Alexion Pharmaceuticals announced that the European Commission has approved Ultomiris (ravulizumab)—the first and only long-acting C5 complement inhibitor administered every eight weeks*—for the treatment of adults and children with a body weight of 10 kg or above with atypical hemolytic uremic syndrome (aHUS) who are complement inhibitor treatment-naïve or have received Soliris (eculizumab) for at least three months and have evidence of response to eculizumab.
The European Commission approval is based on data from two global, single-arm open-label studies of Ultomiris – one in adults and one in children, referred to as pediatrics in the study – with aHUS. Both studies are ongoing. A total of 18 out of 21 complement inhibitor treatment-naïve children and 56 out of 58 complement inhibitor treatment-naïve adults were enrolled and included in the interim analysis. Efficacy evaluation of Complete TMA Response was defined by normalization of hematologic parameters (platelet count and LDH) and improved kidney function (as measured by a minimum of 25 percent improvement in serum creatinine from baseline). In the initial 26-week treatment periods, 54 percent of adults and 77.8 percent (interim data) of children demonstrated Complete TMA Response.
Treatment with Ultomiris resulted in normalization of platelet count in 84 percent of adults and 94 percent of children, normalization of LDH (marker of hemolysis) in 77 percent of adults and 90 percent of children, and improved kidney function in 59 percent of adults and 83 percent (interim data) of children (for patients on dialysis at enrollment, baseline was established after they had come off dialysis). In the 52-week follow-up period, 4 additional adult patients and 3 pediatric patients had a Complete TMA Response that was confirmed after the 26-week Initial Evaluation Period resulting in an overall Complete TMA Response of 61 percent in adults and 94 percent in children (interim data). Treatment with Ultomiris resulted in normalization of platelet count in 86 percent of adults and 94 percent of children, normalization of LDH (marker of hemolysis) in 84 percent of adults and 94 percent of children, and improved kidney function in 63 percent of adults and 94 percent (interim data) of children (for patients on dialysis at enrollment, baseline was established after they had come off dialysis).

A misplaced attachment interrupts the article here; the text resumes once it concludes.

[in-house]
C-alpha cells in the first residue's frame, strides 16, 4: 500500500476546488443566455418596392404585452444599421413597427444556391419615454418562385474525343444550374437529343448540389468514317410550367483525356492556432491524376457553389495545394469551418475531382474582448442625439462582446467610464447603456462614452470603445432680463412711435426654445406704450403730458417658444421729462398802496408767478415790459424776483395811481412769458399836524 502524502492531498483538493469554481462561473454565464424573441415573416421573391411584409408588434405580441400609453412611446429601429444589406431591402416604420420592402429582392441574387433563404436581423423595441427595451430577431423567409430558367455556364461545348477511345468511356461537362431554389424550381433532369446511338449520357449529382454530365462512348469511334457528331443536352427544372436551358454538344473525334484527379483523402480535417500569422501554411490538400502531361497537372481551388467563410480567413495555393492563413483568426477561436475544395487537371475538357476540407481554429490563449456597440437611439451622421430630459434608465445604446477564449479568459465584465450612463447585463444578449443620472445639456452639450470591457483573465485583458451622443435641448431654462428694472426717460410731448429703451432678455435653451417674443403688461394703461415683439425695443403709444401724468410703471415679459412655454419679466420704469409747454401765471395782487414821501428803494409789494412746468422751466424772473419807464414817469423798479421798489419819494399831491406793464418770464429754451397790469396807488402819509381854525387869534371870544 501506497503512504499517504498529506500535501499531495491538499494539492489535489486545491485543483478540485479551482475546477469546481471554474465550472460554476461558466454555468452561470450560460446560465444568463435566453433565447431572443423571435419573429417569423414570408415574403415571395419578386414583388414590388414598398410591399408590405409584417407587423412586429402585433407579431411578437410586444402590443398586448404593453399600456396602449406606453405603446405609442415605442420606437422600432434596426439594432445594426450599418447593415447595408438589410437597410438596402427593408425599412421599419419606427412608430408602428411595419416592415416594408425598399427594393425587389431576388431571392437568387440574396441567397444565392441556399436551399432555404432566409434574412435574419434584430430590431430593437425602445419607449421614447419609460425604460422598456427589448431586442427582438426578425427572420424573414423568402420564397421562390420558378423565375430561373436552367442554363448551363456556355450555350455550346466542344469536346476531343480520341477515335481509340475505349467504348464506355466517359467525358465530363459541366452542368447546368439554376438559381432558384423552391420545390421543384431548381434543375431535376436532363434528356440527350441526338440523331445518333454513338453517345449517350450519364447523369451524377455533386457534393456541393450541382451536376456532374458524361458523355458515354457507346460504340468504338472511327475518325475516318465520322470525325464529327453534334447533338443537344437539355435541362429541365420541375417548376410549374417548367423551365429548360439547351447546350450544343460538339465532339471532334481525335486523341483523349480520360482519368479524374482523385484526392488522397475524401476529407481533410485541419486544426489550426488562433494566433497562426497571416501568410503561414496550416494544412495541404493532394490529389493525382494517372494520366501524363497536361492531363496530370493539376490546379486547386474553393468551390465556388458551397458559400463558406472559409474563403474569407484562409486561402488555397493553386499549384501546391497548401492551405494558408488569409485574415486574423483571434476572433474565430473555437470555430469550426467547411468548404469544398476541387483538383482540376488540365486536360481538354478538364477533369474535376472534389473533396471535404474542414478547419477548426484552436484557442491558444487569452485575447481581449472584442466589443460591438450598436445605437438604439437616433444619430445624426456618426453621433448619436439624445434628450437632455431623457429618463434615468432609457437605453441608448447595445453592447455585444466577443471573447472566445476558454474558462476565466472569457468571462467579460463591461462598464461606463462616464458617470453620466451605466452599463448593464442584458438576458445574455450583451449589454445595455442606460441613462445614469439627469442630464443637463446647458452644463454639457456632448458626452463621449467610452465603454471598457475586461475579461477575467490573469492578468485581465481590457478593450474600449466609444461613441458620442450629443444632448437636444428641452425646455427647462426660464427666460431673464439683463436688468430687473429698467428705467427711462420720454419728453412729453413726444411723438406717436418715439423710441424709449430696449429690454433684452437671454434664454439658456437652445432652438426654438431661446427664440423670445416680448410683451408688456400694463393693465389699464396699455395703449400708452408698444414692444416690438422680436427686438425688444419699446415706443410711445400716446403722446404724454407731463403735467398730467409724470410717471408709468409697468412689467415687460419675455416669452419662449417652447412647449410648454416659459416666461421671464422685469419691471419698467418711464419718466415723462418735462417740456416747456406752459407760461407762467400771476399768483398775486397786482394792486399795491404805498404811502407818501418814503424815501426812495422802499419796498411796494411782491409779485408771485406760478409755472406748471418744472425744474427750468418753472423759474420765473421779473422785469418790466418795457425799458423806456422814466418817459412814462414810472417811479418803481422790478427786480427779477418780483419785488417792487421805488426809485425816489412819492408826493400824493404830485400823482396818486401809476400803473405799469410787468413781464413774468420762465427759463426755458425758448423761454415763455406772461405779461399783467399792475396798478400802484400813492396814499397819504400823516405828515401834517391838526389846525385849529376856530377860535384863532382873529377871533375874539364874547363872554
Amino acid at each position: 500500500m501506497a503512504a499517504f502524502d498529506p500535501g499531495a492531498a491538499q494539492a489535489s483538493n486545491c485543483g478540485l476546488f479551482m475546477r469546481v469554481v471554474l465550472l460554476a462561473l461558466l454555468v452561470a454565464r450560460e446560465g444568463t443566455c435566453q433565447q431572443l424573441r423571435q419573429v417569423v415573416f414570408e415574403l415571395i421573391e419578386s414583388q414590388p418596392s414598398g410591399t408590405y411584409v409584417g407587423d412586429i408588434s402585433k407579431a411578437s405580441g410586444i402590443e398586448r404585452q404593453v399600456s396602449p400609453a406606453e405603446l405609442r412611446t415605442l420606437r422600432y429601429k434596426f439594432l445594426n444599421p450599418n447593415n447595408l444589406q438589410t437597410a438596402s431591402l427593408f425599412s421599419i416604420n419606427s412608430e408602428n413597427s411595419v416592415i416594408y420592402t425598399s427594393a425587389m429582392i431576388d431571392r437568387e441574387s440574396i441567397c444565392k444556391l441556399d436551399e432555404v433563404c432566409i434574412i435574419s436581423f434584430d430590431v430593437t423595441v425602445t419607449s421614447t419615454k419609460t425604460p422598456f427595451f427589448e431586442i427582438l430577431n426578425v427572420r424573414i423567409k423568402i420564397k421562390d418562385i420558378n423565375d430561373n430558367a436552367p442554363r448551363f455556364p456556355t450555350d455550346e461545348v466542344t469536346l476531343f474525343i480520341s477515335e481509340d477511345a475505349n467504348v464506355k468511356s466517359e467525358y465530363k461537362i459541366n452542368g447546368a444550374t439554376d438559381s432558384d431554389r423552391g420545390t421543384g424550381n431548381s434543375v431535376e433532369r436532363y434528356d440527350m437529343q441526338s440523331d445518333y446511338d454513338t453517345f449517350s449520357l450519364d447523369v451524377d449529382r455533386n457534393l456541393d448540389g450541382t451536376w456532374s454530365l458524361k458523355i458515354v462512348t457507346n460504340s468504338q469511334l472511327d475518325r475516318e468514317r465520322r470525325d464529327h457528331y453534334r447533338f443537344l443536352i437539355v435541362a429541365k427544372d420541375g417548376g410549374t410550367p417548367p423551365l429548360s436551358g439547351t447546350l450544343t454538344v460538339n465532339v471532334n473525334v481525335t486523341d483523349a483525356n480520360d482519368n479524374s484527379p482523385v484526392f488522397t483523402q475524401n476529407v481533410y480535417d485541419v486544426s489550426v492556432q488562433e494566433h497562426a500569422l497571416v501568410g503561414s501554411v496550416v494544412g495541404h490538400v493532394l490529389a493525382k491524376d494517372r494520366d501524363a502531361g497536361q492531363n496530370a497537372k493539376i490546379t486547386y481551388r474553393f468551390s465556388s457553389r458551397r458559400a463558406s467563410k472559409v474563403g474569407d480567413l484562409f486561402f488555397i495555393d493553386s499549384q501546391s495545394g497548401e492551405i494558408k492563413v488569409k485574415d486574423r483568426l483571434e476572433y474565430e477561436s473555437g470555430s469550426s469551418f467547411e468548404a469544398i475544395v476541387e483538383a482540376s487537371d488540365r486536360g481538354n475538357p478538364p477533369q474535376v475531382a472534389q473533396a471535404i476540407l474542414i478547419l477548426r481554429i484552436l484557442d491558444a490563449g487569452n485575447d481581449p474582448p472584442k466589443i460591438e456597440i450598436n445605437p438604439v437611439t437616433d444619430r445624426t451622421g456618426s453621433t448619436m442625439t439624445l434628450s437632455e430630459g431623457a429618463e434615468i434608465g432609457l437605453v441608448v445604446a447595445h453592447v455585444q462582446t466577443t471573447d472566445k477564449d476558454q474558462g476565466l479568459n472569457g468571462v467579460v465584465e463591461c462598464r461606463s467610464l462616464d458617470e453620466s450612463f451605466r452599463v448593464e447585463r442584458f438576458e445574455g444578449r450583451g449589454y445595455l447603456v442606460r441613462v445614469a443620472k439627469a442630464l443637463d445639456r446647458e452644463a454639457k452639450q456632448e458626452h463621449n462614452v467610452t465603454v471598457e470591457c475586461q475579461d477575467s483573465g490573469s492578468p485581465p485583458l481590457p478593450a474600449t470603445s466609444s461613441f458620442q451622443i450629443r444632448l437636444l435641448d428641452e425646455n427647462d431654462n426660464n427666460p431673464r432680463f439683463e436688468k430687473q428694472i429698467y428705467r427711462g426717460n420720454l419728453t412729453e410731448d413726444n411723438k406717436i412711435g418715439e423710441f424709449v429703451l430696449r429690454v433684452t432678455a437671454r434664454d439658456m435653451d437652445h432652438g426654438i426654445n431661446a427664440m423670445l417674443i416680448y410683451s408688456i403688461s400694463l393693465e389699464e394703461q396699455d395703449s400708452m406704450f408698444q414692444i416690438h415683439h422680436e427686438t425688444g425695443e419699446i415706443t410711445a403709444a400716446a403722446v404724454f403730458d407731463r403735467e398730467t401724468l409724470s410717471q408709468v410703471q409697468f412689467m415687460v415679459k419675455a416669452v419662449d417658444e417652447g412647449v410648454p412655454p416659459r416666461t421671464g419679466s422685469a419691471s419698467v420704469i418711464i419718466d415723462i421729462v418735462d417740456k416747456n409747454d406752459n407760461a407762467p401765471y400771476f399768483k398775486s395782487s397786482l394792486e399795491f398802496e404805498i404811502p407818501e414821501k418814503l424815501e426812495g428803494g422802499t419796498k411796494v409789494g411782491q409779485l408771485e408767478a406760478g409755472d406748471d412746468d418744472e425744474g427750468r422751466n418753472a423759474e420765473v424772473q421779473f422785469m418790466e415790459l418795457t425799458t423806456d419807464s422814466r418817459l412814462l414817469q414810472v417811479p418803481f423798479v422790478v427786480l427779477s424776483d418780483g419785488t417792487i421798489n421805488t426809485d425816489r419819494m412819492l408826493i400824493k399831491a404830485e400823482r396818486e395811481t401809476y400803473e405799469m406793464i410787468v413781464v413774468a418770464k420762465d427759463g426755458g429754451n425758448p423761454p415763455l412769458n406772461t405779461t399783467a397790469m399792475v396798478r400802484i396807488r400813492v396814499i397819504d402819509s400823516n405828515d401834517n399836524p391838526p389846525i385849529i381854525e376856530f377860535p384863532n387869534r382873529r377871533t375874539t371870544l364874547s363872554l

A second cohort of 10 pediatric patients who were Soliris-experienced were included in the pediatric study, demonstrating that switching to Ultomiris maintained disease control as evidenced by stable hematologic and renal parameters, with no apparent impact on safety. The most frequently observed adverse reactions reported in these studies were upper respiratory tract infection, diarrhea, nausea, fatigue, headache, nasopharyngitis, and pyrexia.